Now listen to the passage.

Are you confident or insecure in a difficult situation?

Do you react positively or negatively?

The answer may depend in part on whom you are around.

A study found that negative thinking can be contagious in some cases.

For example, the researchers studied 103 college roommates.

They measured each roommate’s tendency towards negative thinking.

It was found that thinking patterns can be contagious.

Students with a negative-thinking roommate became more depressed themselves. And students with more positive thinking roommates were more likely to become more positive as well.

The second and third readings. You should begin writing now.

The last reading.

Now, you have two minutes to check through your work. (a two-minute interval)

That is the end of PartⅠDictation.




Are you confident or insecure in a difficult situation? /Do you react positively or negatively? /The answer may depend in part on whom you're around. /A study found that negative thinking can be contagious in some cases./For example, the researchers studied 103 college roommates. / (45words)


They measured each roommate’s tendency towards negative thinking. / It was found that thinking patterns can be contagious. /Students with a negative-thinking roommate became more depressed themselves. / And students with more positive thinking roommates / were more likely to become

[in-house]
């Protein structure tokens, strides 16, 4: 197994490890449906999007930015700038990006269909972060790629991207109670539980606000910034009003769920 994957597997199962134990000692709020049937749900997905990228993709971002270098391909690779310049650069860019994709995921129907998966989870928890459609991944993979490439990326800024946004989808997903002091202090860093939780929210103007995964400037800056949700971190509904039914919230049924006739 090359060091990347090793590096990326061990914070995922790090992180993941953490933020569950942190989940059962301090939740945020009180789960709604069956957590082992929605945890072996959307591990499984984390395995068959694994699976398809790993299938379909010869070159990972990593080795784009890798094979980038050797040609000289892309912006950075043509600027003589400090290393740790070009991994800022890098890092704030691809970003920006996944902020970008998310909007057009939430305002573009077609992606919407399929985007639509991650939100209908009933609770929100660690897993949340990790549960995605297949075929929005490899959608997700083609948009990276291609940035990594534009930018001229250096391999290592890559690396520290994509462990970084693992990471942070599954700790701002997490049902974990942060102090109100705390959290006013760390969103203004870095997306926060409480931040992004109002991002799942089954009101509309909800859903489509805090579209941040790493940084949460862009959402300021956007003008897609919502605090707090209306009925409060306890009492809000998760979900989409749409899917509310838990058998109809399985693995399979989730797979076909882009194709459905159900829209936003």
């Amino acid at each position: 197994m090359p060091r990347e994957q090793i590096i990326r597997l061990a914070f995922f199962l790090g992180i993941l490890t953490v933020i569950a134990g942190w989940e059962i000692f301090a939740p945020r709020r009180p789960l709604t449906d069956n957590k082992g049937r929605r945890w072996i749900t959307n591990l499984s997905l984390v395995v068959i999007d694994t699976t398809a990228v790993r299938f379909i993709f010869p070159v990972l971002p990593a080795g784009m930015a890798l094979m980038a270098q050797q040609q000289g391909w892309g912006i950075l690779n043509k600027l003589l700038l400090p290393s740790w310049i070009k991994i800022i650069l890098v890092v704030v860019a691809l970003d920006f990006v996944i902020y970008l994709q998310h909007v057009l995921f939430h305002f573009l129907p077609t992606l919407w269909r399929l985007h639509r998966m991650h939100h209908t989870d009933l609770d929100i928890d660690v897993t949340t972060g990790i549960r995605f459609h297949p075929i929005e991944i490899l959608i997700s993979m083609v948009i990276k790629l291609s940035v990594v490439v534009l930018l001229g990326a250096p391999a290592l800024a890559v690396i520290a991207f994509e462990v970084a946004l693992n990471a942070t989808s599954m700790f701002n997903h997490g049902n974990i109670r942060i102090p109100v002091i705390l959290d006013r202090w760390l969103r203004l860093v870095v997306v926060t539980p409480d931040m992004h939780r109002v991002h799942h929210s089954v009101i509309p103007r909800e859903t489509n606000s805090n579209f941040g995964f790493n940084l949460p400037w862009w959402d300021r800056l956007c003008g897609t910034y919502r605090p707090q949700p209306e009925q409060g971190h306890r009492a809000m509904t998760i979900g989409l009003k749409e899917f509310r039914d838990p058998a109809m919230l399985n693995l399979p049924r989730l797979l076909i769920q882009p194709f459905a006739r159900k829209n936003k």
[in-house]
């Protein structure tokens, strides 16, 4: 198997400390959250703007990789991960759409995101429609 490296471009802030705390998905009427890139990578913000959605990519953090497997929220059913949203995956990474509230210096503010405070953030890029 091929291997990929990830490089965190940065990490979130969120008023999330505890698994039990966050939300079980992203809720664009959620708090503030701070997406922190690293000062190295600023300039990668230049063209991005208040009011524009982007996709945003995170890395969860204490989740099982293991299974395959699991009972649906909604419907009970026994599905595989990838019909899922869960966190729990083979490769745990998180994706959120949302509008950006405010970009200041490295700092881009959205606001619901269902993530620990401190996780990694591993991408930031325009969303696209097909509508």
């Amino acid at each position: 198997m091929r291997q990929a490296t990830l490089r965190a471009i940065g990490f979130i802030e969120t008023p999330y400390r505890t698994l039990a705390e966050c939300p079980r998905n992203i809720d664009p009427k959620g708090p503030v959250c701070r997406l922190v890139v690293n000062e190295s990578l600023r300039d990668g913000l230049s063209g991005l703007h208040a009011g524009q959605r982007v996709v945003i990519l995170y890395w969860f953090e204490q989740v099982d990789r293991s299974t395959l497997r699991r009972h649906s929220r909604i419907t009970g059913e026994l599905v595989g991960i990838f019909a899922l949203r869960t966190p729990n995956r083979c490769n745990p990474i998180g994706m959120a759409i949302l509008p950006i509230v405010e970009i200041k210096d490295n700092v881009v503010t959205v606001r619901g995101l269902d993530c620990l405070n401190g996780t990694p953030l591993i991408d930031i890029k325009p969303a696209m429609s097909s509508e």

more positive as well.(43words)







5.错误共分两类:小错误(minor mistakes)和大错误(major mistakes)。



第一组:or negatively? — or negatively.

第二组:tendency —tendency,;roommate’s —roommates;It—it


第一组:in a difficult —in the difficult;

第二组:with a negative-thinking roommate—with negative thinking roommate



第一组:negative—negtive/nagetive;found that—found; contagious—contageous/cotagious; insecure—ensecure: college—colleage; in some cases—in some case; researchers—researcher/researches; insecure—in secure 扣1分

第二组:each—every; a negative-thinking roommate—negative thinking roommates;

contagious —contageous/contigious; roommates —roomates/remains; measured—majored; towards—toward, can be —could be; were more —will be more扣1分


第一组:you’re — you are

第二组:negative- thinking —negative thinking;

positive thinking —positive-thinking:

themselves. And —themselves, and/ themselves and


Section A Talk


What Is Grit?

Good afternoon, everyone. (1) Today, I would like to talk about my research project concerning the key to success. I would like to start my topic with my own story. When I was 27 years old, I left for a demanding job: teaching seventh graders math in the New York City public schools. And like any teacher, I made quizzes and tests. I gave out homework assignments. When the work came back, I calculated grades. What struck me was that I.Q. was not the only difference between my best and my worst students. Some of my strongest performers did not have super I.Q. scores. Some of my smartest kids weren’t doing so well.

Then, I felt very interested in knowing the reason why the students’ math performance is not that closely related to their I.Q. scores. (2) I started studying kids and adults in all kinds of